Enough with Weather Histrionics!

The following was on my old blog a couple years ago. It’s been updated but the essence is the same: Hey, TV weather people! Quit getting all melodramatic over two flakes of snow!

I live in Indiana, and we get the occasional heavy snow though Indiana is not really considered a Snow Belt state, not counting the far northern regions near Lake Michigan. South Bend and all that “lake effect” snow…Come on, it happens when one lives near a large lake.

I can live with a few inches of snow, bitter cold, and a sprinkling of ice. As long as it doesn’t slow me down or seriously impede my daily routine, I don’t have a problem with it. The problem is the TV weather people overly hyping how much we’re expecting, and making it seem worse than it is or ever will be. Oh my goodness, three to five inches of snow tomorrow. It’s the end of the world as we know it!

They’re constantly in our faces with “Wind chills well below zero.” I know what wind chill is, just tell me the air temperature. That’s what determines if what falls from the clouds ends up as sleet, snow, or freezing rain, not the wind chill. Besides, the wind chill is how one perceives the cold. If the air temperature is in the 20’s and the wind is blowing 20+ MPH, then your body will think it’s minus zero. But some people have different reactions to the cold. I know how really cold temperatures effect me. I get headaches if I’m out in cold too long. My fingers, though well protected with heavy mittens, will get numb if I stand out in the bitter cold too long, as do my toes despite the heavy socks and shoes. I’ve seen folks outside, air temps below freezing or lower, and these guys are hardly bundled up – no heavy coat, no hat, no scarf. They seem to take it well. I know one guy who will go out in his shirt sleeves because he claims his body runs to the hot side. It has to get really cold – like way below zero – before he puts on a warmer coat and hat.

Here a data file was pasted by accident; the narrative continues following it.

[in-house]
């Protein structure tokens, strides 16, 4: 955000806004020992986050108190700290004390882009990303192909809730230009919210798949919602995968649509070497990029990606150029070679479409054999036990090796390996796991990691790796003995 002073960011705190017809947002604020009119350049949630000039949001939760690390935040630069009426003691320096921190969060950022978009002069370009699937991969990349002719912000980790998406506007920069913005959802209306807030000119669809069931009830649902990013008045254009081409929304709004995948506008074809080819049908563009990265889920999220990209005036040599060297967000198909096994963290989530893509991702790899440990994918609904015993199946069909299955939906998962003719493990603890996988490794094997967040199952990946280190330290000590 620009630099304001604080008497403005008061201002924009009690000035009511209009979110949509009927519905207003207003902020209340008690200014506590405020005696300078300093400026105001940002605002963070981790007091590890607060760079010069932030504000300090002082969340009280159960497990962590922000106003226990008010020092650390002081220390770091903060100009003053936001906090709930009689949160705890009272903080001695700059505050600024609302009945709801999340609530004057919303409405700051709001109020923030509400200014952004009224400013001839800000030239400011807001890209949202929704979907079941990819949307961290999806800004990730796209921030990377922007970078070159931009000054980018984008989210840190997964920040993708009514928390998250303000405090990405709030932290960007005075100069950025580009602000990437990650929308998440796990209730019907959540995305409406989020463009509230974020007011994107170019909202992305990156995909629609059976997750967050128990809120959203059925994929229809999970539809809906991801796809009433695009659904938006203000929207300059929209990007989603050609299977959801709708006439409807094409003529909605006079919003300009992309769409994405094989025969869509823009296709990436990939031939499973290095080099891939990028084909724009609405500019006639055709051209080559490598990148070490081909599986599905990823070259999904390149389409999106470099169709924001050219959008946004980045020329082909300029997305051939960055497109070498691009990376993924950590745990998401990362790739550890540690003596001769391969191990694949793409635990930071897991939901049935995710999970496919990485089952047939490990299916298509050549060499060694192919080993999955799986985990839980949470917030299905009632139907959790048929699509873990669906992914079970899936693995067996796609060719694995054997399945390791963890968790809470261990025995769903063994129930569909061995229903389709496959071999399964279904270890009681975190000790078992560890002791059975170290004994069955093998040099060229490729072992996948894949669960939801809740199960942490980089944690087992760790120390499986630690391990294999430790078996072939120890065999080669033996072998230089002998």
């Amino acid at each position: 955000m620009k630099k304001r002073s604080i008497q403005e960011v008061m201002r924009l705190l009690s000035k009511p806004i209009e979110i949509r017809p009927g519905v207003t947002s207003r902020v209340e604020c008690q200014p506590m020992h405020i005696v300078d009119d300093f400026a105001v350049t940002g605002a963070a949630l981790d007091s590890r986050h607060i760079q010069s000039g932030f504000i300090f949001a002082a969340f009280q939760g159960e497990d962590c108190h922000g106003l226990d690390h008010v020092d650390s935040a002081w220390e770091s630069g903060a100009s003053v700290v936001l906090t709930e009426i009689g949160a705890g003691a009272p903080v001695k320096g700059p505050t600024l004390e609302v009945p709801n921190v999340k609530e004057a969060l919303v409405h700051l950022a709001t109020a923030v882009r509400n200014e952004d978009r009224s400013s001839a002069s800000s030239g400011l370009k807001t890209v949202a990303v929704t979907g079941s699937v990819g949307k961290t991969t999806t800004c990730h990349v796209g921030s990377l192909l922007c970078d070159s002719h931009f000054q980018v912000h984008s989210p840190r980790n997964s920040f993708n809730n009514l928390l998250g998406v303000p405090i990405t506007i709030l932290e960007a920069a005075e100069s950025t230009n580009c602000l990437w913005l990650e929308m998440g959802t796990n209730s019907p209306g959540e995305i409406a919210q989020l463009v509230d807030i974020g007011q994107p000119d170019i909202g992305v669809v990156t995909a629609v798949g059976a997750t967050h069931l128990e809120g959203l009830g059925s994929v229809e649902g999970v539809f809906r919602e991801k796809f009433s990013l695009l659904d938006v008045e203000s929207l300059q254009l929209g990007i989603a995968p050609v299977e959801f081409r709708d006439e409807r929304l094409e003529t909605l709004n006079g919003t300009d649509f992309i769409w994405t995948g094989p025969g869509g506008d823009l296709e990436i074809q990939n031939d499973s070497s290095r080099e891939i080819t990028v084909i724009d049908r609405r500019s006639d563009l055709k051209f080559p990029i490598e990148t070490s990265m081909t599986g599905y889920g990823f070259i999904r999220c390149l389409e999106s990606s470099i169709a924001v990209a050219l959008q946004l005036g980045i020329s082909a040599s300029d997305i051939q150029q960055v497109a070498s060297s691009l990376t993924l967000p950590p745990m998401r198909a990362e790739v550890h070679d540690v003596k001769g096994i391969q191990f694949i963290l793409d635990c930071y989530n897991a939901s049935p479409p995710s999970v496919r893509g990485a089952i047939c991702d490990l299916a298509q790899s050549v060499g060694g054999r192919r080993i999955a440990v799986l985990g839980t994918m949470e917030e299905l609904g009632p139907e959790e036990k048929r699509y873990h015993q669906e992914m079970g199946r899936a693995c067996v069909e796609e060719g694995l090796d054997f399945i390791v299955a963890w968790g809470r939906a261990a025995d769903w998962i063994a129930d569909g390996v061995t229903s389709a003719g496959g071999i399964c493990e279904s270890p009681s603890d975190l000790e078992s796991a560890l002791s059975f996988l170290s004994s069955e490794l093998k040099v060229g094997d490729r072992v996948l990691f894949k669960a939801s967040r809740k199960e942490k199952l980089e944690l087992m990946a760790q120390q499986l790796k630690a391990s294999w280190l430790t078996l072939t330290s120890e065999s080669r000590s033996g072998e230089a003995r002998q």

So now instead of listening to the weather hype on TV, I go to Weather.com or NOAA’s site. I can read a weather map, gauge how a system is moving, interpret the predictions, then make my own decisions on how I’ll conduct my business the next day. Will I get by with the lighter all-weather coat or do I have to wear that heavier “bed quilt” that keeps me warm no matter what? Will I have to leave the house a little earlier to make the usual three to five-minute trek to the bus stop because of icy sidewalks or thick fog? Just give me tomorrow morning’s air temperature, whether it’s icy or raining or foggy, and I’ll take it from there. Just don’t scare me with “dangerous conditions” when it’s not all that dangerous. I think people can judge for themselves how to dress and take precautions when the weather turns nasty.

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